PITTSBURGH -- For much of the 20th century, most people thought that stress caused stomach ulcers.
But that belief was largely dismissed 38 years ago when a study, that led to a Nobel Prize in 2016, described the bacterium that generates inflammation in the gastrointestinal tract and causes peptic ulcers and gastritis.
"The history of the idea that stress causes ulcers took a side step with the discovery of helicobacter pylori," said Dr. David Levinthal, director of the University of Pittsburgh Neurogastroenterology & Motility Center. "For the longest time -- most of the 20th century -- the dominant idea was that stress was the cause of ulcers until the early 1980s with discovery of helicobacter pylori that was tightly linked to the risk of ulcers.
"That discovery was critical but maybe over-generalized as the only cause of ulcers," he said.
Now in an important world first, a study co-authored by Levinthal and Peter Strick, both from the Pitt School of Medicine, has explained what parts of the brain's cerebral cortex influence stomach function and how it can impact health.
Published May 18 in the Proceedings of the National Academy of Sciences, the study describes how portions of the brain's cerebral cortex -- including the rostral insula and medial prefrontal cortex -- connect with and can have an impact on the microbiome.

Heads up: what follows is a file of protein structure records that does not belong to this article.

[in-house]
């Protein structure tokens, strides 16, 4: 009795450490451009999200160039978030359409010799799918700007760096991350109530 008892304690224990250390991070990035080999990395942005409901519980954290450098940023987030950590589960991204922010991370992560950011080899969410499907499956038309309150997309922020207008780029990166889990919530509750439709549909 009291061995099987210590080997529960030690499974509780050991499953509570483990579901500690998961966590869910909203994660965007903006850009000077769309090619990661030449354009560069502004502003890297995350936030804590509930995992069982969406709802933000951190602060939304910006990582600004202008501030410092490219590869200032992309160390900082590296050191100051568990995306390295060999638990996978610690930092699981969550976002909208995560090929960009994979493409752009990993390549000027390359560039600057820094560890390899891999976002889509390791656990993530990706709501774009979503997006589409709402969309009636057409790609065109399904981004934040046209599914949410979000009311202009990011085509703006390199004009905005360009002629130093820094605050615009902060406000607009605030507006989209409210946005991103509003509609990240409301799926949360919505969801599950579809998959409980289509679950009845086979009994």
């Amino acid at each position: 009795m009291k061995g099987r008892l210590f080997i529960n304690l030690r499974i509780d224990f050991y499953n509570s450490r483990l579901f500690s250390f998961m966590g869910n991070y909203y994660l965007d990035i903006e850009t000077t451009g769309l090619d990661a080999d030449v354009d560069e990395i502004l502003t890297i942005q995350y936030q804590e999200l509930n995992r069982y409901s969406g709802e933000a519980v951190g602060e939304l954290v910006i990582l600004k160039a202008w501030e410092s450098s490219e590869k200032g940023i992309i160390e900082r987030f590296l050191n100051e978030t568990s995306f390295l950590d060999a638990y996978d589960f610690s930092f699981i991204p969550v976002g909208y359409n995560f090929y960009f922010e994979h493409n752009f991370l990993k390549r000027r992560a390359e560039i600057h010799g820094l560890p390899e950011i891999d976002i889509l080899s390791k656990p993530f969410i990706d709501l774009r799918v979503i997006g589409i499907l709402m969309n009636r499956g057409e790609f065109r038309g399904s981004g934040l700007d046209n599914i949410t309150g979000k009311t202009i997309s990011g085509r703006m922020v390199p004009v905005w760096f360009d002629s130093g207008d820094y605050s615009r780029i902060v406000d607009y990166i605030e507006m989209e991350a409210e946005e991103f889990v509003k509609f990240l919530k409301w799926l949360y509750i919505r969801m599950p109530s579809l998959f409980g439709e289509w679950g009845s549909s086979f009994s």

That those areas of the brain also are associated with emotional control helps explain how mental activity -- how you think, feel and prepare to move -- may create an encouraging environment for helicobacter pylori.
"Our study shows that the activity of neurons in the cerebral cortex, the site of conscious mental function, can impact the ability of bacteria to colonize the stomach and make the person more sensitive to it or more likely to harbor the bacteria," Levinthal said.
The study goes far beyond ulcers by also providing evidence against the longstanding belief that the brain's influence on the stomach was more reflexive and with limited, if any, involvement of the thinking brain.
For the first time, the study also provides a general blueprint of neural wiring that controls the gastrointestinal tract.